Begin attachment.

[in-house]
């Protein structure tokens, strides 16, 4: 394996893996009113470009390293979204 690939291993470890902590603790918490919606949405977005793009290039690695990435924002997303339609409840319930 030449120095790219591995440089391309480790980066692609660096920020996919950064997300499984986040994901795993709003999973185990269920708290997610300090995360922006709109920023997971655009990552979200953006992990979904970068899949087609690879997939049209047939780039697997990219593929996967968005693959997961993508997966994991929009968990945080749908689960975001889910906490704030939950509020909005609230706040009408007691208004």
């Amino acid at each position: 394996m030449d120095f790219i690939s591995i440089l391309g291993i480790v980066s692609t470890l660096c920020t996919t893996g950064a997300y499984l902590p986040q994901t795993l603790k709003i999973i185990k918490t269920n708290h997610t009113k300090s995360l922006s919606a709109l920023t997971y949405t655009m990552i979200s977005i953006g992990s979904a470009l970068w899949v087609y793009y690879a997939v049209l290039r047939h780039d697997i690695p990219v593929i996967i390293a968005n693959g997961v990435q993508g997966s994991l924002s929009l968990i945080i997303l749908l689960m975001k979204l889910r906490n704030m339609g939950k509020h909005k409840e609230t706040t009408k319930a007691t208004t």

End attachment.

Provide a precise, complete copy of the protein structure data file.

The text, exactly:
[in-house]
């Protein structure tokens, strides 16, 4: 394996893996009113470009390293979204 690939291993470890902590603790918490919606949405977005793009290039690695990435924002997303339609409840319930 030449120095790219591995440089391309480790980066692609660096920020996919950064997300499984986040994901795993709003999973185990269920708290997610300090995360922006709109920023997971655009990552979200953006992990979904970068899949087609690879997939049209047939780039697997990219593929996967968005693959997961993508997966994991929009968990945080749908689960975001889910906490704030939950509020909005609230706040009408007691208004």
């Amino acid at each position: 394996m030449d120095f790219i690939s591995i440089l391309g291993i480790v980066s692609t470890l660096c920020t996919t893996g950064a997300y499984l902590p986040q994901t795993l603790k709003i999973i185990k918490t269920n708290h997610t009113k300090s995360l922006s919606a709109l920023t997971y949405t655009m990552i979200s977005i953006g992990s979904a470009l970068w899949v087609y793009y690879a997939v049209l290039r047939h780039d697997i690695p990219v593929i996967i390293a968005n693959g997961v990435q993508g997966s994991l924002s929009l968990i945080i997303l749908l689960m975001k979204l889910r906490n704030m339609g939950k509020h909005k409840e609230t706040t009408k319930a007691t208004t």